mdrjr wrote:1. You can't power the ODROID off the UART port.
2. Them buy a single PSU with enough amps to power it up..
odroid wrote:4 pins are tied to GND and 1 pin is connected to 5volt.
Note that you must have a good power supply which has very stable output voltage for heavy load variation (lower voltage drop).
Output range must be 4.8V~5.2V (well regulated and stable)
mdrjr wrote:I don't see why use a 4pin molex while a 2pin can solve.. Are you trying to use a computer PSU ?
Matt wrote:If you are going to use an ATX/EPS power supply by itself, then you may have to do some work to get it to provide power without all the other rails plugged in. Most modern PSUs will not start unless there is a load on the 12V rail and the 5V rail. You should be able to find some how-tos online that go over what you have to do to make it work... look for articles on using an ATX power supply as a "benchtop" or "bench" PSU. Also keep an eye on exactly how much current that PSU can actually supply on the 5V rail. Most of the wattage from an ATX supply is provided to the 12V rail. The 5V rail is used to power some parts of the motherboard, USB ports, the controller board on hard drives (the spindle is 12V), and usually the full solid state drive (they don't usually use the 12V lines).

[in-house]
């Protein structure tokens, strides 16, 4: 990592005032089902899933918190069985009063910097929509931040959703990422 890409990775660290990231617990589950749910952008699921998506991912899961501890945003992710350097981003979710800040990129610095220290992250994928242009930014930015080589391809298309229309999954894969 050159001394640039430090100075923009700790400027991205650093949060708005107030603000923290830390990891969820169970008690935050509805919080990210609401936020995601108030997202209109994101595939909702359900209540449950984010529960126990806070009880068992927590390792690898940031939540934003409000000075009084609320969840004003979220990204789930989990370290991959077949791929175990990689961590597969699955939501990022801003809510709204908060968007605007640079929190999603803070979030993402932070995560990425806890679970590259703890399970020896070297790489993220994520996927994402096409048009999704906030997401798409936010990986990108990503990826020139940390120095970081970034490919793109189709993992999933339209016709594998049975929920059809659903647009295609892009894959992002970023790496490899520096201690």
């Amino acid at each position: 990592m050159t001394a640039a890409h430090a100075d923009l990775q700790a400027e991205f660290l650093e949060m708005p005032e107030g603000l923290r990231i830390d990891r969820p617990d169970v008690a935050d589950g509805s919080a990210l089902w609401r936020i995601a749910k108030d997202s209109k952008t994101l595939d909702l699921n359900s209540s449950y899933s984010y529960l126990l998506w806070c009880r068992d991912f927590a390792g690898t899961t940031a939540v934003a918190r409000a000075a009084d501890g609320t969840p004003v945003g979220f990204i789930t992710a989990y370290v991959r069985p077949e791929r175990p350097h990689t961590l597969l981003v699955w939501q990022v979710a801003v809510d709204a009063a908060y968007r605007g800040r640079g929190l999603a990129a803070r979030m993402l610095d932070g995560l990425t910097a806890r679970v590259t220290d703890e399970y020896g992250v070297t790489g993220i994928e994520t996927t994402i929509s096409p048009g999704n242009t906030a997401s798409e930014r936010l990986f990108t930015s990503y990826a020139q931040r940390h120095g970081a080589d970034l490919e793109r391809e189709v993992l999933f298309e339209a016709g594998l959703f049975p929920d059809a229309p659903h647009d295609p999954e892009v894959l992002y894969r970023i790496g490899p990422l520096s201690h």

You might have to spend a lot of money on unused 12V power capability to get enough 5V juice to power all the U2s that you want to use.
BTW, I pointed out some little DC-DC converter boards on aliexpress.com to mdrjr that take a range of input voltages from like 4-40V and can output 2.5-38.5V at up to 3A. You could use a 12V source at 40A to power almost 90 U2s (correcting for efficiency). Just search for "LM2596 DC converter regulator". They are just boards using a circuit diagram right out of the datasheet for the TI Simple Switcher line of LM2596 switching regulators. He ordered a few of them, and hopefully he can give us a report on how well they work whenever he gets them.
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